©2019 by Han Talbot.

  • Han Talbot

3 ways I am motivated by travel.

Recently I've been seeing a lot of posts and comments about travel and digital nomadism being called out as forms of escapism and  it got me to thinking, hard. 

Now don't get me wrong, I know of people who have moved away or gone travelling for long periods of time to get away from their troubles. Heck! I was that person aged 20. But I moved to Brazil and my personal problems became ten times bigger. We all go through our own journeys though and after two years of serious self-development, I still have the itch and a wandering mind.

For the first time in my life, I can say I have nothing to run away from. I have a good job, a great flat in an incredible city. No loose ends. No drama. I have time and no where I need to be. The world is officially whatever I say it is.

In London, most people are motivated by status and/or money, so why am I still motivated by travel?

1. The thrill. Some like rollercoasters, others like bungee-jumping, me? I love the adrenaline rush from clicking the flight "confirm" button. Waking up when most people are coming home from the bars and stepping on to a plane for a new adventure. Swapping your local coffee shop one Saturday for a new one in Copenhagen.  Swapping my work heels for trainers and a rucksack. Entering a new world. Even just for a few hours. 

2. The fulfilment. To quote a cliche: "travel is the one thing you can buy that makes you richer." No matter how I try, I cannot "do nothing" with my time. Binge-watching Netflix is fulfilling for a while and then I have to be doing something again. Even if it's the washing or food shop. When I return to the office on a Monday, I feel most refreshed when I have spent the weekend travelling. Not on the sofa. I am in no way making anyone wrong, we all have different preferences. However, I know that I am that much more motivated on Monday when I have spent the weekend filling my brain with new experiences.  Owning certain brands of clothing, partying in certain clubs and brunching in certain cafes just simply do not match up to the inner smile I get from travelling. Learning something new, seeing something new, trying something new. 

3. The memories. Swapping nights out - and consequently hangovers the next day - for coaching people early on Saturday mornings, changed my life. Because in being clearheaded the next morning, I rediscovered what a productive weekend could be. It was addicting. Swapping nights out and money spent on outfits, booze at pre-drinks, booze at the club and then the chips after plus the Ubers, for a plane ride and, yes, a blog post of memories, was one of the best decisions I ever made. For myself. It's coming up on two years since I moved to London and it honestly feels like I have been living here for five thanks to the sheer amount of things I have had the time to fit into my diary. By removing alcohol and old habits. The beautiful thing is that you are almost always accepted by the community on the other side, into their family. Travel motivates me to love community and expand it. To see most as simply extended family. With a little bit of effort, you can create family wherever you go.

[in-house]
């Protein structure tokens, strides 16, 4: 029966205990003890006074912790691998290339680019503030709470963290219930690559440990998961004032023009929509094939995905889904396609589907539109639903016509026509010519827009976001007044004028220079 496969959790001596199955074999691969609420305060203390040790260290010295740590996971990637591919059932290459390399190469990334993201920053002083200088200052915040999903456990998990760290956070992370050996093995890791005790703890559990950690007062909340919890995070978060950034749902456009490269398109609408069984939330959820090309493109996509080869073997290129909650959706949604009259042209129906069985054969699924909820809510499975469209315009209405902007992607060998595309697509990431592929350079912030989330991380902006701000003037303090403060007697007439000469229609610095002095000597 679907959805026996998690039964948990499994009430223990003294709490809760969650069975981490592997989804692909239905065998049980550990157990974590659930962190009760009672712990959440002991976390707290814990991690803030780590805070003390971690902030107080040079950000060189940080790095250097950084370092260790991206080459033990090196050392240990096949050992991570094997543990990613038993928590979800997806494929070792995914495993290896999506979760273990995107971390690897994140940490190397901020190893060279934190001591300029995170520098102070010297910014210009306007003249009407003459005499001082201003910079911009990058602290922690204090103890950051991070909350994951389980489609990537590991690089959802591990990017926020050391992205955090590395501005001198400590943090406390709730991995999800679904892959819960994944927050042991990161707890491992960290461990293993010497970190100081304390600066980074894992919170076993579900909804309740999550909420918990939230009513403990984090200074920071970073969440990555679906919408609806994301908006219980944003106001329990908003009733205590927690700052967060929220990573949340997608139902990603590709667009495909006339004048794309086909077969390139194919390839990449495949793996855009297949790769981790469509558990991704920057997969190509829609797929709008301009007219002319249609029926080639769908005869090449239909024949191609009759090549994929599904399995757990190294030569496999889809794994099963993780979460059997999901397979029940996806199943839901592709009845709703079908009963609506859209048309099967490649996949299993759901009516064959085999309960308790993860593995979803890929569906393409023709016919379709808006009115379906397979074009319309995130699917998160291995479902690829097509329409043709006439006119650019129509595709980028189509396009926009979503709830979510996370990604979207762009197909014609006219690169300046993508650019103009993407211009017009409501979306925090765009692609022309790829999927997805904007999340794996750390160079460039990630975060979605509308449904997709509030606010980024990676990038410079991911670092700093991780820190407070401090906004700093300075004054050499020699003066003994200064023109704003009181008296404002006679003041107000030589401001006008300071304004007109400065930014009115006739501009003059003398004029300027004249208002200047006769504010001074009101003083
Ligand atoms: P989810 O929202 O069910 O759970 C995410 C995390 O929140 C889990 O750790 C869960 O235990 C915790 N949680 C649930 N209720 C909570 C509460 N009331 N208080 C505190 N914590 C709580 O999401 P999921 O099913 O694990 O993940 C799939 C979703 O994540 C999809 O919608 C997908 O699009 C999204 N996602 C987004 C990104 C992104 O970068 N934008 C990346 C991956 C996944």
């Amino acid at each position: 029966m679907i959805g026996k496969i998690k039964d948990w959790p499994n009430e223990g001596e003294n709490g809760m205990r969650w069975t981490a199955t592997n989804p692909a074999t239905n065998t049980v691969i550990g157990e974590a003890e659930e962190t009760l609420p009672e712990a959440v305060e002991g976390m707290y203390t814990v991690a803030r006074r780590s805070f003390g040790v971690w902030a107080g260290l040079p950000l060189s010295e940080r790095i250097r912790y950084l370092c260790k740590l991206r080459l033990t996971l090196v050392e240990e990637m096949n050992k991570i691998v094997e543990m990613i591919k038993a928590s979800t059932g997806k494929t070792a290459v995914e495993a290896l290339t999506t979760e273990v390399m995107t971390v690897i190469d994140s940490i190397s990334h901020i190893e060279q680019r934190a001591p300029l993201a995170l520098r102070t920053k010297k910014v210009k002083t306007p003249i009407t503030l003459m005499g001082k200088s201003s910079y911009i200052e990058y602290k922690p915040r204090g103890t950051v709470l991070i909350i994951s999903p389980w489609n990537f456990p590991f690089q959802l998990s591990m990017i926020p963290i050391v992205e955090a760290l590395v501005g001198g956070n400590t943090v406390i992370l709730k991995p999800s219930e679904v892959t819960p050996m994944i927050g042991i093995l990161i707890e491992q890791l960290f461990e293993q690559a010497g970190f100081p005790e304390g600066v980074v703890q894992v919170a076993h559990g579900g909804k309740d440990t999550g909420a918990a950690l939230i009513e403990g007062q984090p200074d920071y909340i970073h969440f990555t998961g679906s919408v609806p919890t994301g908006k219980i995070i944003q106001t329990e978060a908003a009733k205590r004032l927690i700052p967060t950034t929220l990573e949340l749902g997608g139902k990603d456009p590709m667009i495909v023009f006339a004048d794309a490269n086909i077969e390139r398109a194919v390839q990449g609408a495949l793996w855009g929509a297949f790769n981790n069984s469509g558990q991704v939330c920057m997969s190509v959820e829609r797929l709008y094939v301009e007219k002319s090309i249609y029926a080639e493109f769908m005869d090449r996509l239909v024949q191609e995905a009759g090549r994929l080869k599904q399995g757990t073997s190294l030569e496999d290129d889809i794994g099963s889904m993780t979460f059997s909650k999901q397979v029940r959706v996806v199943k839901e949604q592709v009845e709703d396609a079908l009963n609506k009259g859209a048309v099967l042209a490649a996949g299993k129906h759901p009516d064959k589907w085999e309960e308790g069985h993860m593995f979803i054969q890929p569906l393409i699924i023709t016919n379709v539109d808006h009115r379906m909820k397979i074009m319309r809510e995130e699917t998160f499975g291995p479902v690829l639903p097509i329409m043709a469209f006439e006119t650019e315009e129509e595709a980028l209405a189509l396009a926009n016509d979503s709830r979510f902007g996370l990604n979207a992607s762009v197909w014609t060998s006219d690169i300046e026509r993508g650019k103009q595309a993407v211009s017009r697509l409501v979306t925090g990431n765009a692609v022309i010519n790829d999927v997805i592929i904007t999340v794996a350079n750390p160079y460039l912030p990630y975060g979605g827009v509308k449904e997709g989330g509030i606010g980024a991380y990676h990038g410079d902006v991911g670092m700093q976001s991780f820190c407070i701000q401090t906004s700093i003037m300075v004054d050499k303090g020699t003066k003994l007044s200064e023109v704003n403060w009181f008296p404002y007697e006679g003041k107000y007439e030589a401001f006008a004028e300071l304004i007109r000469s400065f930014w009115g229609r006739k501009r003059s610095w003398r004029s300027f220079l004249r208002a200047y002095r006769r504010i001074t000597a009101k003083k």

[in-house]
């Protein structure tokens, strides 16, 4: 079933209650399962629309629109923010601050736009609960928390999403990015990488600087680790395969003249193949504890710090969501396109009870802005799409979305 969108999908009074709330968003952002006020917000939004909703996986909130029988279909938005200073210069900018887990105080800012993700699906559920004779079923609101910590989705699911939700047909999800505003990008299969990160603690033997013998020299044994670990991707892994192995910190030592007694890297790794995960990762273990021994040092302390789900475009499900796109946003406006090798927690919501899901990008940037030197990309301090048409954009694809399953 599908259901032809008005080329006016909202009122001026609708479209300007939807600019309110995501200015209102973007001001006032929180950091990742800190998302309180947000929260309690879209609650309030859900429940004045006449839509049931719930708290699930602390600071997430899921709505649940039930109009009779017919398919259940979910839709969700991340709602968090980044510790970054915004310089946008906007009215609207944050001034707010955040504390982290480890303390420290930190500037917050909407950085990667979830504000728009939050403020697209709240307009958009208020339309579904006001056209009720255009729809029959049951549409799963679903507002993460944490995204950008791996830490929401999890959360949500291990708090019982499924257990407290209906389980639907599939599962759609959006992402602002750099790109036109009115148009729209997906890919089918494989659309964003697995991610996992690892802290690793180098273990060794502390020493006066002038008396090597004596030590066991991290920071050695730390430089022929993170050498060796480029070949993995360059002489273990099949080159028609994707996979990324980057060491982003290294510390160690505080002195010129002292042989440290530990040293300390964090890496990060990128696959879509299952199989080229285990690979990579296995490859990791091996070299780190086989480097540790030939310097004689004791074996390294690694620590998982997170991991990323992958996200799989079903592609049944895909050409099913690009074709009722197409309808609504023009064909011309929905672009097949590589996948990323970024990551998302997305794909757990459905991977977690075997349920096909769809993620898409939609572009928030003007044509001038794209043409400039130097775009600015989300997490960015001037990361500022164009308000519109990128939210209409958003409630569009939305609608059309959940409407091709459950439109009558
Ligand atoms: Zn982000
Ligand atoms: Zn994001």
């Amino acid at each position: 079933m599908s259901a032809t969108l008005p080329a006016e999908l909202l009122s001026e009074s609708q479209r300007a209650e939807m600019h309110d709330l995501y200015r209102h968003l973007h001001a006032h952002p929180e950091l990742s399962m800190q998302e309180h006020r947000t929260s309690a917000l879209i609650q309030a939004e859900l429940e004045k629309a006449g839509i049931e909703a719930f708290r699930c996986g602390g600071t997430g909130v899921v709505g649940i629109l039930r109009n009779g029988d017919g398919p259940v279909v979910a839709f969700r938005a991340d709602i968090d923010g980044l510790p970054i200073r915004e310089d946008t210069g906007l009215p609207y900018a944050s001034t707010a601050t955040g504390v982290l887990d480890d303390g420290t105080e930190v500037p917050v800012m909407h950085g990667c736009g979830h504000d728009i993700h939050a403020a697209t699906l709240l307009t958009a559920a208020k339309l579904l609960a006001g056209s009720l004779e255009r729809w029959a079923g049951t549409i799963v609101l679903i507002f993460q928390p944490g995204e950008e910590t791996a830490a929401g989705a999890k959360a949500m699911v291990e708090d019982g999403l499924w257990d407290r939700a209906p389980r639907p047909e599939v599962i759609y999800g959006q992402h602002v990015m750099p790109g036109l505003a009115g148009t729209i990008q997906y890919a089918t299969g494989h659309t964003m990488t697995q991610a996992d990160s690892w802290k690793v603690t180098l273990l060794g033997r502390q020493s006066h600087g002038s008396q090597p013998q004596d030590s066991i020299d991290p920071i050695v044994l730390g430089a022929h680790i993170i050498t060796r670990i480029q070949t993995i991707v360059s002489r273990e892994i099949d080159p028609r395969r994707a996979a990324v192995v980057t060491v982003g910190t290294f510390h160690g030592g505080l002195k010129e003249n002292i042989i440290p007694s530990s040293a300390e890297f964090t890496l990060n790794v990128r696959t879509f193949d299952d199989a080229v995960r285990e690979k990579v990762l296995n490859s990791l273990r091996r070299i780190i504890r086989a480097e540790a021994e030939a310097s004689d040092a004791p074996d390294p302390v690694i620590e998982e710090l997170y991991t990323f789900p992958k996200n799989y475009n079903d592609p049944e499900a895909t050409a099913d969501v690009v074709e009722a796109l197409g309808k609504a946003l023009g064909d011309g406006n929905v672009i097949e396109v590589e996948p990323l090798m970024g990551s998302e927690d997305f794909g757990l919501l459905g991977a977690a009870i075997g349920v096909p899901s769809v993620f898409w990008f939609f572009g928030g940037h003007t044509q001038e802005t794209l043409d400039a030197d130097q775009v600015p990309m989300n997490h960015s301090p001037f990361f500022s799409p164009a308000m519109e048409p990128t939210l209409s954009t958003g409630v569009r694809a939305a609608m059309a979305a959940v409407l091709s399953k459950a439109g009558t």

BONUS: the motivation itself. Having something to look forward to. Having something to organise. Is motivation enough. Booking these trips breaks me out of small thoughts and encourages me to think bigger and wider. To expand myself. Travel is the thing that keeps me going. I've been a manager, director and trustee, lived abroad twice, done a degree. But the thing that I aim for, is travel. The thing I don't think twice about, is travel. Whenever I am asked in seminars, by friends, colleagues and family about what excites me most, every time I think of travel first.

So there you have it. Does it still seem like escapism? Am I missing a reason in your opinion?

Why do you travel?

Han x